The attacks seem to be based on bruteforcing remote management credentials. Once this is achieved, the attackers can perform a spoofing attack to redirect web traffic to malicious websites that aim to install malware or attempt to phish passwords:
The malicious DNS servers send targets to the domain they requested. Behind the scenes, however, the sites are spoofed, meaning they’re served from malicious IP addresses, rather than the legitimate IP address used by the domain owner. Liviu Arsene, the Bitdefender researcher who wrote Wednesday's post, told me that spoofed sites close port 443, the Internet gate that transmits traffic protected by HTTPS authentication protections. The closure causes sites to connect over HTTP and in so doing, prevents the display of warnings from browsers or email clients that a TLS certificate is invalid or untrusted.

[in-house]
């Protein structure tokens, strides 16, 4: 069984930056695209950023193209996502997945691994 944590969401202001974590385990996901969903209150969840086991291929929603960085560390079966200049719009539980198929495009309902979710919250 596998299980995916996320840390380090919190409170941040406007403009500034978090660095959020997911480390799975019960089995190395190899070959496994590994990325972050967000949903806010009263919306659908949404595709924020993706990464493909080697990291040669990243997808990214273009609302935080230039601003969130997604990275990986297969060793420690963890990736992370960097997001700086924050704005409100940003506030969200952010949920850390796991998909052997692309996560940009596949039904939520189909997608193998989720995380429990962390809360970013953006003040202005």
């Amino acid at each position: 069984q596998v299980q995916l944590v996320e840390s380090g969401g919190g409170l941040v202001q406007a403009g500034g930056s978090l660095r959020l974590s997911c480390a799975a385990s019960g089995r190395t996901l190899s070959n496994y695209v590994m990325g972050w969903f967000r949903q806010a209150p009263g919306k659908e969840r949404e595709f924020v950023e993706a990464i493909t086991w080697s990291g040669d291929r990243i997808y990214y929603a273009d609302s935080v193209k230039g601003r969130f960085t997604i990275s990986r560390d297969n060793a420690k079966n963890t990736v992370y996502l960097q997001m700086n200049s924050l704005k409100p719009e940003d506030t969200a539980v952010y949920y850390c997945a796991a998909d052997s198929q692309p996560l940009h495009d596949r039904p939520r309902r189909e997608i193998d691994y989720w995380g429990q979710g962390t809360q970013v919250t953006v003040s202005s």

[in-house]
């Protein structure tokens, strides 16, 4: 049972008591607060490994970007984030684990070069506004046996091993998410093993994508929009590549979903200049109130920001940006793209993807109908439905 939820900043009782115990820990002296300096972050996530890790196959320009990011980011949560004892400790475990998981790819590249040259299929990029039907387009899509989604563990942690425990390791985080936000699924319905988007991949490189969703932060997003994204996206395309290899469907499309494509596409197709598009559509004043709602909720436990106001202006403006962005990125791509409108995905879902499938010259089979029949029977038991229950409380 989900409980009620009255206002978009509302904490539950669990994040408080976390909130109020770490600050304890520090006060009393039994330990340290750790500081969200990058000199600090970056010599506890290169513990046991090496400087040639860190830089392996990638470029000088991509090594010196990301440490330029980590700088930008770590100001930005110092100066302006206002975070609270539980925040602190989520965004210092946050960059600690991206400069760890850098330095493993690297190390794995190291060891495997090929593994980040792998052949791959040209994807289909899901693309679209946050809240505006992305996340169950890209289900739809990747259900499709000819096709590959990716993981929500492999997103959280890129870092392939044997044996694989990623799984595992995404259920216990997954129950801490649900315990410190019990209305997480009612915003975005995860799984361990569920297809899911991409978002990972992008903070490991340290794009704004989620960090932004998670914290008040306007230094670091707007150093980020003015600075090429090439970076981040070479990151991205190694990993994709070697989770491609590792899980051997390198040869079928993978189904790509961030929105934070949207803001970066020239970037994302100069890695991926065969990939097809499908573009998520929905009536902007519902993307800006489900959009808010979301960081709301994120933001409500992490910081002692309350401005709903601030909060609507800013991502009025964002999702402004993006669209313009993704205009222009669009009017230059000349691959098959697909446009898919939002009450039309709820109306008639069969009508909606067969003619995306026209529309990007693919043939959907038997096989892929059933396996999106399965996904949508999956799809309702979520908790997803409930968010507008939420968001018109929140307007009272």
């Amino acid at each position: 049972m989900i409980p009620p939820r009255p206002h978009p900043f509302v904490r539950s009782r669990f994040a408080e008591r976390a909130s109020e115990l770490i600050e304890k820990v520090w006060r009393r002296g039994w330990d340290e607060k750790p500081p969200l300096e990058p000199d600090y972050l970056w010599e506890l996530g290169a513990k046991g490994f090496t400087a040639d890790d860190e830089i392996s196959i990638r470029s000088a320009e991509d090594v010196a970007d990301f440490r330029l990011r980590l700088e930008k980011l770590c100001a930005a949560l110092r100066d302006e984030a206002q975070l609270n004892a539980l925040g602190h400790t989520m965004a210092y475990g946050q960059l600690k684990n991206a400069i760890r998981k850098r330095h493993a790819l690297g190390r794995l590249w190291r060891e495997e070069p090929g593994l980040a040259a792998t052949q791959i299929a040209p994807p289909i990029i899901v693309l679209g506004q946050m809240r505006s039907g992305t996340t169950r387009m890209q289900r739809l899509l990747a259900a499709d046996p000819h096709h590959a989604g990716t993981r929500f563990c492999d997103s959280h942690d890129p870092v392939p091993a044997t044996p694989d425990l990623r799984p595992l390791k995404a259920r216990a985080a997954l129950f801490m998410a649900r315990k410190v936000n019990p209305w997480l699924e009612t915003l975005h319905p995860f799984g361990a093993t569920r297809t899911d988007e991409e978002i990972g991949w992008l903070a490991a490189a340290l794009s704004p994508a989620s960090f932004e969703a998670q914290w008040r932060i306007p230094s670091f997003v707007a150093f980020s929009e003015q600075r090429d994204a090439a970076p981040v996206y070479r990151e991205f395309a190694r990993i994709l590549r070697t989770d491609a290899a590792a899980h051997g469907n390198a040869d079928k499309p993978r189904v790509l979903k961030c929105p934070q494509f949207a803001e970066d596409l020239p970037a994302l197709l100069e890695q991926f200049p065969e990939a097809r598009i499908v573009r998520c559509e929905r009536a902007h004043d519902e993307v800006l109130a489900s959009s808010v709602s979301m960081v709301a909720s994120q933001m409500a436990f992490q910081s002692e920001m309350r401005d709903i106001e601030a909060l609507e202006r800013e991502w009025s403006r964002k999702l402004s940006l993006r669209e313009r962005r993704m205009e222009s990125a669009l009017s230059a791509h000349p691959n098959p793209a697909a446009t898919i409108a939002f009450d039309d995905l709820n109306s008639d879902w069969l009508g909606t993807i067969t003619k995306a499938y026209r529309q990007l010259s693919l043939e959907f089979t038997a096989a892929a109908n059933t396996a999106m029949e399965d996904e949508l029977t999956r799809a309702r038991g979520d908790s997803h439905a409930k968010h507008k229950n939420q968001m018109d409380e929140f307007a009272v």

Users are advised to use passwords that are secure enough (and to definitely not leave it on the default credentials).